Detroit Lions' Debate: Jay Cutler vs. Matthew Stafford

Rudy DominickCorrespondent IApril 1, 2009

ORLANDO, FL - JANUARY 1: Quarterback Matthew Stafford #7 of the University of Georgia warms up for play against the Michigan State Spartans at the 2009 Capital One Bowl at the Citrus Bowl on January 1, 2009 in Orlando, Florida.  (Photo by Al Messerschmidt/Getty Images)

Jay Cutler was officially placed on the trade block yesterday after the Broncos organization had no success in contacting him for 10 days. Cutler has stood firm on his trade request.

One of the many teams lining up for Cutler’s services will be the Detroit Lions, who have contacted the Broncos several times about Cutler’s availability.

The real question is:  Is Jay Cutler worth the asking price? Before, the asking price seemed to be Matt Cassell, who was available and later traded for a high second round pick. Now that every team knows Cutler is available, a bidding war will ensue.

With teams like the Jets and Redskins possibly being involved with trade talks, it seems highly unlikely the Lions will outbid these teams. New York and Washington may feel Cutler is their missing piece to a Super Bowl run, after spending millions on other players this offseason. 

The Jets signed linebacker Bart Scott to a $48 million deal and the Redskins have spent roughly $180 million on three players (Albert Haynesworth, DeAngelo Hall and Derrick Dockery).

Cleveland and their two quarterbacks are commonly linked with a potential trade with Denver. Whether Cutler goes to Cleveland or somewhere else in a three-team deal remains to be seen. 

The Broncos were very aggressive in their pursuit for Matt Cassell, yet there hasn’t been much confirmed talks stating the Broncos are interested in the Brown’s quarterbacks. 

Given Jay Cutler’s trade request and distaste for the Broncos, one would think the Broncos may have attempted to get his replacement.

The Lions may look another direction.

It seems the Lions may not even be interested in Cutler after recently attending Matthew Stafford’s private workout. The workout went extremely well according to observers and was described as “flawless.”

Stafford’s throws were on point except for three of the 40 passes. Unlike his Georgia pro day, the Lions scripted the workout, making Stafford make the throws they wanted, which he completed with very accurate throws.

The Lions previously gave Stafford a playbook to study and tested him on it at the workout; Stafford felt he aced the test.   

Now is the real debate: Do the Lions trade for Cutler or simply draft Stafford with the first overall pick. The Lions are in a rebuilding mode after completing the NFL’s first 0-16 season in league history.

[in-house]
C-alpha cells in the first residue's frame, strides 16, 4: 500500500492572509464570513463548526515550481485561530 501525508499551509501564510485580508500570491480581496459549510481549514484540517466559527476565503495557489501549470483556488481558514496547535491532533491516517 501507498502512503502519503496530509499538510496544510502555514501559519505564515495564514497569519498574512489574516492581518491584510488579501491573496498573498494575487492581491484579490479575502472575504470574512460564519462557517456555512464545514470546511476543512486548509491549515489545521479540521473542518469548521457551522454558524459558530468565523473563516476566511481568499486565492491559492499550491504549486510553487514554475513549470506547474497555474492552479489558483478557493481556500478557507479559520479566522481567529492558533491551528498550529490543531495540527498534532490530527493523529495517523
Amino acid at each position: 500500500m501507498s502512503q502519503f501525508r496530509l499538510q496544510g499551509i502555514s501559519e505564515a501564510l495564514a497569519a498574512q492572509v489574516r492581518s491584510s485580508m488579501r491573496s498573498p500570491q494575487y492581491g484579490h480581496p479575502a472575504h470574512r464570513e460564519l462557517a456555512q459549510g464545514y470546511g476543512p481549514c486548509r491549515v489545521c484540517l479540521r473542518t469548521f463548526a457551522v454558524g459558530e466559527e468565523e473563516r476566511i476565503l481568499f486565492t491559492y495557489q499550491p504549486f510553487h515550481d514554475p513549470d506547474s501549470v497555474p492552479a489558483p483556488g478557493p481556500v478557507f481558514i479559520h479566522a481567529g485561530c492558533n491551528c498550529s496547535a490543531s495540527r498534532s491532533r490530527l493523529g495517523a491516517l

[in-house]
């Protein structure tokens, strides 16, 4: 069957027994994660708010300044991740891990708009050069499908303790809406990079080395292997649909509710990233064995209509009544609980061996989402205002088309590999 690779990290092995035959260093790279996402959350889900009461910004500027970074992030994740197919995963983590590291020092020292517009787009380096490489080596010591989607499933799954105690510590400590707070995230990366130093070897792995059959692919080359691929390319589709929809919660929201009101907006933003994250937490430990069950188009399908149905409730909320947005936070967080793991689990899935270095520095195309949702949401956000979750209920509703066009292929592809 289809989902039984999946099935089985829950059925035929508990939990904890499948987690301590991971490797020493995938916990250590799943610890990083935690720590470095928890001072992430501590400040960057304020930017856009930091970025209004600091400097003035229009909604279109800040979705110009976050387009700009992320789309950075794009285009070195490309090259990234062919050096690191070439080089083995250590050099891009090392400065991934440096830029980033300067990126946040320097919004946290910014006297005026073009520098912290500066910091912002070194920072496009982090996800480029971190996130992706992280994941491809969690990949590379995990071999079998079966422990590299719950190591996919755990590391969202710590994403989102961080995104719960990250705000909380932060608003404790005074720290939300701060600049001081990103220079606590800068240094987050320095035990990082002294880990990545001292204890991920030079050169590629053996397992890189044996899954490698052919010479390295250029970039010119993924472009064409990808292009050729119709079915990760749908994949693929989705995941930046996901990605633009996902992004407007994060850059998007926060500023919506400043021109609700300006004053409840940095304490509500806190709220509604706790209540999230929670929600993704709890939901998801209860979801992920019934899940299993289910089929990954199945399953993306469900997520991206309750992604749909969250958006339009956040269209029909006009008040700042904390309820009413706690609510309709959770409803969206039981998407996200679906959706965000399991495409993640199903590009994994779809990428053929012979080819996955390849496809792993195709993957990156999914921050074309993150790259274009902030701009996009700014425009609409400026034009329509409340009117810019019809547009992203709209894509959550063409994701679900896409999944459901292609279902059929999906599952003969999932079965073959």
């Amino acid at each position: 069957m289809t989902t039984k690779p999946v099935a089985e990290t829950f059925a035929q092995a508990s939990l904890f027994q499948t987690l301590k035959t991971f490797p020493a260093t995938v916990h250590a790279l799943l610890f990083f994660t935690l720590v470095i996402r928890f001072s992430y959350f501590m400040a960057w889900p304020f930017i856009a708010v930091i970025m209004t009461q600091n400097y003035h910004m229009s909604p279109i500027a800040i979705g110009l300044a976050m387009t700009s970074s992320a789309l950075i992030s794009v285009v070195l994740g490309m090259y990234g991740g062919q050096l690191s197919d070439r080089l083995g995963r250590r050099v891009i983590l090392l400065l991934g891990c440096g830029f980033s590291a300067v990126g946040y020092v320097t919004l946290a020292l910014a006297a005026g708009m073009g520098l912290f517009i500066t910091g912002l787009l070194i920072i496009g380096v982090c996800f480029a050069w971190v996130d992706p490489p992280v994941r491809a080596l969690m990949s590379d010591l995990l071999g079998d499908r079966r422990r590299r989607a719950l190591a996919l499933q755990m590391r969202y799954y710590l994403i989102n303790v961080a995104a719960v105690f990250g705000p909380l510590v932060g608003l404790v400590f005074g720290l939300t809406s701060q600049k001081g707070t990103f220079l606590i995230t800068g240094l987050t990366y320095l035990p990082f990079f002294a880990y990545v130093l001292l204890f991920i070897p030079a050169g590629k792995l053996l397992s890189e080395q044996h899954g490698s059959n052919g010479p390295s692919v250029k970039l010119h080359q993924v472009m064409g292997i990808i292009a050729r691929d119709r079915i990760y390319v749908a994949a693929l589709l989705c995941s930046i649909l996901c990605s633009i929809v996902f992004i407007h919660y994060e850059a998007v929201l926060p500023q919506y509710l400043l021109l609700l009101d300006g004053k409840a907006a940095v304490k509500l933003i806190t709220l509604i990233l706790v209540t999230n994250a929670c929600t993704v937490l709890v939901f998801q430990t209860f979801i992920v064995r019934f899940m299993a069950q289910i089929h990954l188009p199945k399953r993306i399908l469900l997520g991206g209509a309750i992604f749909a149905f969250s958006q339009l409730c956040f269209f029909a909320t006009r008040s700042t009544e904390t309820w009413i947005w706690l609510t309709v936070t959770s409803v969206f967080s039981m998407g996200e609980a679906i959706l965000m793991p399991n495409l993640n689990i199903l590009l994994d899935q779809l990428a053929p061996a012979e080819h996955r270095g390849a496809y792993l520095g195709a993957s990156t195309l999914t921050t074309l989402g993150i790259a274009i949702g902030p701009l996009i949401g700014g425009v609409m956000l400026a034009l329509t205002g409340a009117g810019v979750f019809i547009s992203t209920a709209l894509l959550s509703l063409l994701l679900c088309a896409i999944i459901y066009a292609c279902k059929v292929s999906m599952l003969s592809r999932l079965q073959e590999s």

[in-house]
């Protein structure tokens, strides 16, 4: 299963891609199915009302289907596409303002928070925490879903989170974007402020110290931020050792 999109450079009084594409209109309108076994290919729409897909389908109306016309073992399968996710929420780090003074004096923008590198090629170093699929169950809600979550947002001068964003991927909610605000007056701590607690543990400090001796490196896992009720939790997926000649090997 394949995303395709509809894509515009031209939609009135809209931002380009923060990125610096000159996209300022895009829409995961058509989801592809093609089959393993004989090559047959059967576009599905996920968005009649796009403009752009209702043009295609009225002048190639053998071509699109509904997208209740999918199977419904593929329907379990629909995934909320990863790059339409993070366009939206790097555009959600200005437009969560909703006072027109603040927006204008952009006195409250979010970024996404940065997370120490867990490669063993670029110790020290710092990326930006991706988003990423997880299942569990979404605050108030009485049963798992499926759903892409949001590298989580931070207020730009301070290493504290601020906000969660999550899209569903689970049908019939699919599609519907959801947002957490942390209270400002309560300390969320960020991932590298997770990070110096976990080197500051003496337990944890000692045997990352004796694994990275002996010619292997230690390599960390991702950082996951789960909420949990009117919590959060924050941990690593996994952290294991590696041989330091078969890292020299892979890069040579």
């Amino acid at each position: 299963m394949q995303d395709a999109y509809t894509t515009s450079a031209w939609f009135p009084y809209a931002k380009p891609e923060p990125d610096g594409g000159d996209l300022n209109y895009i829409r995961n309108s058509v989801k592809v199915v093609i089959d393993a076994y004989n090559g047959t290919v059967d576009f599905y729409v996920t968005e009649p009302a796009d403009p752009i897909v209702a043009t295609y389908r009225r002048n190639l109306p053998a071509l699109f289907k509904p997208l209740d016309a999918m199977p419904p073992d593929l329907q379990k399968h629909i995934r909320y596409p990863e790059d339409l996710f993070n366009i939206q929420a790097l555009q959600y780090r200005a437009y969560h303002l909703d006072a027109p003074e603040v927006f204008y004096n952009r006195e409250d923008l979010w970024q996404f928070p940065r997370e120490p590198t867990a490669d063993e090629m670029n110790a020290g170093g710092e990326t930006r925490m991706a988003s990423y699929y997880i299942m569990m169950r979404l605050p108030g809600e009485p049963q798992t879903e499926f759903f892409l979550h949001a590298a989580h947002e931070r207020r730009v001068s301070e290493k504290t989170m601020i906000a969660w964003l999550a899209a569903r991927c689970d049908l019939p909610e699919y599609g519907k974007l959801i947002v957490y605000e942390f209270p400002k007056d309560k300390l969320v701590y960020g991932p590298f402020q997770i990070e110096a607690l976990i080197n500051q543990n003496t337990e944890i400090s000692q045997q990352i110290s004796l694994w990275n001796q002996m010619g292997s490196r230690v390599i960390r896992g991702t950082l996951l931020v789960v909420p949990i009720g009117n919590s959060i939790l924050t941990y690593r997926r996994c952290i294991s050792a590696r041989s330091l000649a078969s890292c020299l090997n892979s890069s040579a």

Trading for Cutler will result in the Lions surrendering multiple high draft picks, most likely including two first-round picks: this year and next year. 

Can the Lions afford that demand? Not really. They can't fill their major holes at quarterback, offensive line, defensive tackle, and middle linebacker in this draft alone.  Three of those positions, excluding offensive tackle, are very weak in this draft. 

The Lions would benefit from grabbing a stud player with their first round pick next year. Trading for Cutler, wouldn’t allow the Lions to fills those holes.

The major argument for Cutler is that he's proven and ready to play from day one; the problem is the Lions are not ready as a team to help Cutler. Their offensive line needs help and their defense, with their new acquisitions, still hasn’t solidified the defense completely. 

The Lions need those draft picks that would have to be included for Cutler. Matthew Stafford, on the other hand, can grow with the team and learn the offense from the sidelines in his first year. 

Stafford has shown he wants to play in Detroit, something Cutler hasn’t made public.  From Cutler’s standpoint, would you rather go to the Lions or the Jets? 

The Jets have a good running game and a solid defense, the Lions have a few solid players on offense in Calvin Johnson and Kevin Smith, but their offensive line isn’t nearly as stable. 

Their defenses cannot be compared; the Jets have a far superior defense to the Lions.

Stafford wants to come to Detroit, Cutler would be best to go somewhere else. The Lions can improve their team in the next two years with all of their draft picks and could possibly challenge for the weak NFC North championship in 2010.

Stafford would be ready to lead the team by then with more talent around him. 

The Lions brass seemed to be overwhelmed by Stafford’s workout.  His fate in Detroit could already be sealed.

Let the bidding war for Cutler begin...The Lions are already eyeing Matthew Stafford with the first overall pick.